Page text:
What, then, is man in this modern world? He is a beggar or a tramp reduced to the most dire circumstances: he is lost, not knowing where to turn. He is denied all rights, even the right to laugh:
ESTRAGON: We've no rights anymore?
VLADIMIR: You'd make me laugh if it wasn't prohibited.
Furthermore, they are reduced to crawling "on [their] hands and knees." Of course, in ancient cultures, man always approached a deity on his hands and knees. But in Beckett's dramas, a character's physical condition is correlated with his spiritual condition; all outward aspects of the two tramps reflect man's inward condition.
In a feeble attempt to assert their freedom, Estragon murmurs that they are not tied, but his assertion does not carry much conviction. The assertion, however feeble, that they are not tied might suggest man's revolt from God, because as soon as the idea of revolt is verbalized, they immediately hear a noise as though someone is approaching — Godot or God — to chastise them for heresy. They huddle together in fear:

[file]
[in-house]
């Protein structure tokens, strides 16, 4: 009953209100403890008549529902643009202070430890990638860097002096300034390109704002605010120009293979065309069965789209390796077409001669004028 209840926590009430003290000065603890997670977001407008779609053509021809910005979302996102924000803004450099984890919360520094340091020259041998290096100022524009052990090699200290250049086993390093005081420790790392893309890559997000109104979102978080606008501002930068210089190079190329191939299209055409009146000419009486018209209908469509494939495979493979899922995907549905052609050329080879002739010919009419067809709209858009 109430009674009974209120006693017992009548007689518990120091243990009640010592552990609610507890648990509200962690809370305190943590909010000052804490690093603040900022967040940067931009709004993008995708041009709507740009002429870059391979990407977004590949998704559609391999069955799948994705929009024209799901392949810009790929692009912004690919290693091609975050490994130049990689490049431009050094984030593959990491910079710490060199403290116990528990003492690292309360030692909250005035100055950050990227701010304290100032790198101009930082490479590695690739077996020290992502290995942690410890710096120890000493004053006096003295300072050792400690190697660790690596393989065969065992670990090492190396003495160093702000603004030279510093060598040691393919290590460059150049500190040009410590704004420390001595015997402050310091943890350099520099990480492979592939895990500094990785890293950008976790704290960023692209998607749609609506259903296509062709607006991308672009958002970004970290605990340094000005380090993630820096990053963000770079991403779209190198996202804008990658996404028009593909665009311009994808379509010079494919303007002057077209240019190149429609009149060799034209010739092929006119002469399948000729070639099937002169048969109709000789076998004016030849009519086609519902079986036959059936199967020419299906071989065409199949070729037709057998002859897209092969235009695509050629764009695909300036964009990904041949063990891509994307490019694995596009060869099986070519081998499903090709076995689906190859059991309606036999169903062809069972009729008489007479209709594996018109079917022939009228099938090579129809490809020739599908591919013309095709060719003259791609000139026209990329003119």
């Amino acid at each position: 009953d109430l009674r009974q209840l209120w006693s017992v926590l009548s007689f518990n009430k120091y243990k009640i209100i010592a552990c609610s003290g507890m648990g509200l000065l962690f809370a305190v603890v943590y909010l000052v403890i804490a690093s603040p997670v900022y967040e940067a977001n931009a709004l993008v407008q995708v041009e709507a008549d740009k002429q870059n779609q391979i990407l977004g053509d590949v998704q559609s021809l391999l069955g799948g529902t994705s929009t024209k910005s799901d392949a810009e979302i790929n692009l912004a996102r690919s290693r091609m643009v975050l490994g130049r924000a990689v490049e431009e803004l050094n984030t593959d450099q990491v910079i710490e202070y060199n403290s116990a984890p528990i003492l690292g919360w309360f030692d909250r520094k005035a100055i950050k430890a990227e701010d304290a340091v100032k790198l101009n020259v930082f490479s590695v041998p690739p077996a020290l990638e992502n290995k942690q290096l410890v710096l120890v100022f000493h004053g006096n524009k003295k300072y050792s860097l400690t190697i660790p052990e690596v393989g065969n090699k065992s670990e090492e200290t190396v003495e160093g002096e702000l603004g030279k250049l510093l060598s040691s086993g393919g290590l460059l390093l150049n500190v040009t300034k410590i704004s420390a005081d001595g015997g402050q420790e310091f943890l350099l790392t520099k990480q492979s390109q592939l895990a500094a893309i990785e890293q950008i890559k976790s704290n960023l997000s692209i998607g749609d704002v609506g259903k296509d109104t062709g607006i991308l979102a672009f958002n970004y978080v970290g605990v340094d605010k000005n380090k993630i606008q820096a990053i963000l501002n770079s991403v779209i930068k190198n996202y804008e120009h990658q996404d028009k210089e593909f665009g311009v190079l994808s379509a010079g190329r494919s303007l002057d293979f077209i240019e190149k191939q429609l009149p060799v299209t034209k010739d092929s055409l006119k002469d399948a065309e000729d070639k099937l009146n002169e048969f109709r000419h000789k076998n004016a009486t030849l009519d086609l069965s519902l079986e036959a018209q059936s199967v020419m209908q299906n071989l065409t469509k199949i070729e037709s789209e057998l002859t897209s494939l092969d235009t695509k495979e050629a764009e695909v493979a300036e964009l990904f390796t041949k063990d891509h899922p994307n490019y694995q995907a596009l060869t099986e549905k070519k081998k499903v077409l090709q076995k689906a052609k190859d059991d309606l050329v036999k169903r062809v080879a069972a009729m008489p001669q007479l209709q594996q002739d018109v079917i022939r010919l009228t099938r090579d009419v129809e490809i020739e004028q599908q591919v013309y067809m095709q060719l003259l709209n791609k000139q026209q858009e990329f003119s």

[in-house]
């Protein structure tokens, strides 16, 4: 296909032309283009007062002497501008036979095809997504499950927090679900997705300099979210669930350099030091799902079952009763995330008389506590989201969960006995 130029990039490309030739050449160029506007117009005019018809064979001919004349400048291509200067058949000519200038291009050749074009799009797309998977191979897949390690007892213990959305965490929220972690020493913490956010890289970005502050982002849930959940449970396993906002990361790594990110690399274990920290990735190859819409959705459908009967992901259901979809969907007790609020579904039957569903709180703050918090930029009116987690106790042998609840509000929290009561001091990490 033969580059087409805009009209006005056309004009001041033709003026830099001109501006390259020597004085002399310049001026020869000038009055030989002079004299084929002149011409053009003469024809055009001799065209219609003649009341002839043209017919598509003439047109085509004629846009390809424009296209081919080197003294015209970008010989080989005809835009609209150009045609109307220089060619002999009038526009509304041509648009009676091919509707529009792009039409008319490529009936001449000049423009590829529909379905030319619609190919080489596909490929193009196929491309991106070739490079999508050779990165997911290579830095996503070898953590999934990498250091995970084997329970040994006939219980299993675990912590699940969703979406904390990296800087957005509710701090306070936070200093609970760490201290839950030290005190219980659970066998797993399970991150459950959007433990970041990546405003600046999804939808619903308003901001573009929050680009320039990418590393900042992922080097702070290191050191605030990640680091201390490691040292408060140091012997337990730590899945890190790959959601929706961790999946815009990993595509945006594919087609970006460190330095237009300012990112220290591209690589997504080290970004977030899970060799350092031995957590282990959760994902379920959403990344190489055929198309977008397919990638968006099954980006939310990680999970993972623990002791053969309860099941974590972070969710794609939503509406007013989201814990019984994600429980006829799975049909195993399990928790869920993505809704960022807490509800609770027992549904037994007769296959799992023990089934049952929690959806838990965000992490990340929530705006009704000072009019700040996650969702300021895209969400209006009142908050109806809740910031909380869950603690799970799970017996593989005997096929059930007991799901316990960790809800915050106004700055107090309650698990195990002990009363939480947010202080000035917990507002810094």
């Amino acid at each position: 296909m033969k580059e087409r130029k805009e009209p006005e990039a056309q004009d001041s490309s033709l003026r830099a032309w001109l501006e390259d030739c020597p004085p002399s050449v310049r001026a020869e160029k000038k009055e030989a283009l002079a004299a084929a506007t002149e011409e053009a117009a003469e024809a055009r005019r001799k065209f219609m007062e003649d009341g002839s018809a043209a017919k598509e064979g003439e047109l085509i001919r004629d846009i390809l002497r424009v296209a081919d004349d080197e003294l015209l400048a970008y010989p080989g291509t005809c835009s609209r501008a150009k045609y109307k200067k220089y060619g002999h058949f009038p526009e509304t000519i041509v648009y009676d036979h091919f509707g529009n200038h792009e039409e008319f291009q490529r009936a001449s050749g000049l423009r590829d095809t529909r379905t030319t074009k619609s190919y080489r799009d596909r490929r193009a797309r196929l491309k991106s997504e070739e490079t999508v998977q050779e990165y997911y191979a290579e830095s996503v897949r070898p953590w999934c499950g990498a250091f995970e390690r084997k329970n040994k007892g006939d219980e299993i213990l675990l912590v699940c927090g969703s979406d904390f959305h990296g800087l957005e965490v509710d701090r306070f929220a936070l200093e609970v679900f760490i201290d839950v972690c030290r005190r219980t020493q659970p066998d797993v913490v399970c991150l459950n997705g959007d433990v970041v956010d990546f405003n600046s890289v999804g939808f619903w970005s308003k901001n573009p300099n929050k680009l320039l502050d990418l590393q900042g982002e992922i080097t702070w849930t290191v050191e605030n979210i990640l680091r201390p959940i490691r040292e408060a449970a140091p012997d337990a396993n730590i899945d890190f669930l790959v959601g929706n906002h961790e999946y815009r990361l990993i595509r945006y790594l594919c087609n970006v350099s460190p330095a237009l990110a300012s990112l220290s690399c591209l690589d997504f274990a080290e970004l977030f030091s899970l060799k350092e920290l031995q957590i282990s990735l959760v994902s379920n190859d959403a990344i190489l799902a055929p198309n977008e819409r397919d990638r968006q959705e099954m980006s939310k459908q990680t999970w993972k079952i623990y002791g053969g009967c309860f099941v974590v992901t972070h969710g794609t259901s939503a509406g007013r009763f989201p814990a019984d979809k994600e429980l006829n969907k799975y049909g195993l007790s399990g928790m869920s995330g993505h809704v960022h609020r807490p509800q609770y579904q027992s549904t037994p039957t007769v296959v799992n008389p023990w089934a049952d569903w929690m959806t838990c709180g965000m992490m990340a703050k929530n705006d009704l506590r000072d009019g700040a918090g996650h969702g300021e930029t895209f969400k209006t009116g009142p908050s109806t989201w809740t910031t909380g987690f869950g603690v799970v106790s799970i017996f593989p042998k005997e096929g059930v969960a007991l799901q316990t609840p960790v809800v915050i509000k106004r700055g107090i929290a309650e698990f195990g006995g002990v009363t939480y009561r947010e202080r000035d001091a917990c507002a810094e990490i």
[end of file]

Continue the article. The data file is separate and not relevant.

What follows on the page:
ESTRAGON: You gave me a fright.
VLADIMIR: I thought it was he.
After the discussion of whether or not they are tied has occupied their thoughts, Vladimir gives Estragon their last carrot to eat. Now they have only a turnip left to eat, and these reduced circumstances make it necessary for them to continue to wait for Godot and possible salvation.
While eating his carrot, Estragon ruminates further about being "tied" or "ti-ed." Even though Vladimir feebly asserts that they are not tied, we noted that they are indeed tied to the idea of waiting. They cannot assert themselves; they have ceased struggling; there is even "no use wriggling." They are merely two stranded figures on an alien landscape who have given up struggling and are dependent upon waiting for Godot, realizing there is "nothing to be done." Thus, the play opens, and this section closes on the same note: nothing to be done.